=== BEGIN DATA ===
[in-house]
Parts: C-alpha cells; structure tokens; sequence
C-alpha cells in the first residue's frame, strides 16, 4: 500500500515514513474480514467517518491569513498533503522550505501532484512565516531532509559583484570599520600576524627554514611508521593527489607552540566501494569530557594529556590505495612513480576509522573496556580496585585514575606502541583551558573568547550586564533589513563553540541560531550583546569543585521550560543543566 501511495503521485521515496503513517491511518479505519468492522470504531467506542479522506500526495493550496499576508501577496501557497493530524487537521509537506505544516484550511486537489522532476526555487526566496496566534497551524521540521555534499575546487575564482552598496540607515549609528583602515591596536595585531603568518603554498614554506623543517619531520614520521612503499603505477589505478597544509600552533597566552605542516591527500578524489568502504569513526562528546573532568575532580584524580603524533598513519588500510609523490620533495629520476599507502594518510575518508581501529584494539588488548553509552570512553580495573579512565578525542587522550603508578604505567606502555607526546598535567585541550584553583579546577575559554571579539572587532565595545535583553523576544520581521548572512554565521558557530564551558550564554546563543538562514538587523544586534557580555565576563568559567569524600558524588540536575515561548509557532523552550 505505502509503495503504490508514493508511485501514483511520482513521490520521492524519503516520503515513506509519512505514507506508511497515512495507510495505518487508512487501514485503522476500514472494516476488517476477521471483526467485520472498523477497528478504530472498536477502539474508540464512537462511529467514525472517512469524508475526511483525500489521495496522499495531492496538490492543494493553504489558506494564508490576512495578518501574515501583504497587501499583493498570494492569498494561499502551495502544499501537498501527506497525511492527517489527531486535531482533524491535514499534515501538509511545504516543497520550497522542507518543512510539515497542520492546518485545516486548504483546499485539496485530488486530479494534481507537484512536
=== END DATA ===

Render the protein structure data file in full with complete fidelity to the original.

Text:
[in-house]
Parts: C-alpha cells; structure tokens; sequence
C-alpha cells in the first residue's frame, strides 16, 4: 500500500515514513474480514467517518491569513498533503522550505501532484512565516531532509559583484570599520600576524627554514611508521593527489607552540566501494569530557594529556590505495612513480576509522573496556580496585585514575606502541583551558573568547550586564533589513563553540541560531550583546569543585521550560543543566 501511495503521485521515496503513517491511518479505519468492522470504531467506542479522506500526495493550496499576508501577496501557497493530524487537521509537506505544516484550511486537489522532476526555487526566496496566534497551524521540521555534499575546487575564482552598496540607515549609528583602515591596536595585531603568518603554498614554506623543517619531520614520521612503499603505477589505478597544509600552533597566552605542516591527500578524489568502504569513526562528546573532568575532580584524580603524533598513519588500510609523490620533495629520476599507502594518510575518508581501529584494539588488548553509552570512553580495573579512565578525542587522550603508578604505567606502555607526546598535567585541550584553583579546577575559554571579539572587532565595545535583553523576544520581521548572512554565521558557530564551558550564554546563543538562514538587523544586534557580555565576563568559567569524600558524588540536575515561548509557532523552550 505505502509503495503504490508514493508511485501514483511520482513521490520521492524519503516520503515513506509519512505514507506508511497515512495507510495505518487508512487501514485503522476500514472494516476488517476477521471483526467485520472498523477497528478504530472498536477502539474508540464512537462511529467514525472517512469524508475526511483525500489521495496522499495531492496538490492543494493553504489558506494564508490576512495578518501574515501583504497587501499583493498570494492569498494561499502551495502544499501537498501527506497525511492527517489527531486535531482533524491535514499534515501538509511545504516543497520550497522542507518543512510539515497542520492546518485545516486548504483546499485539496485530488486530479494534481507537484512536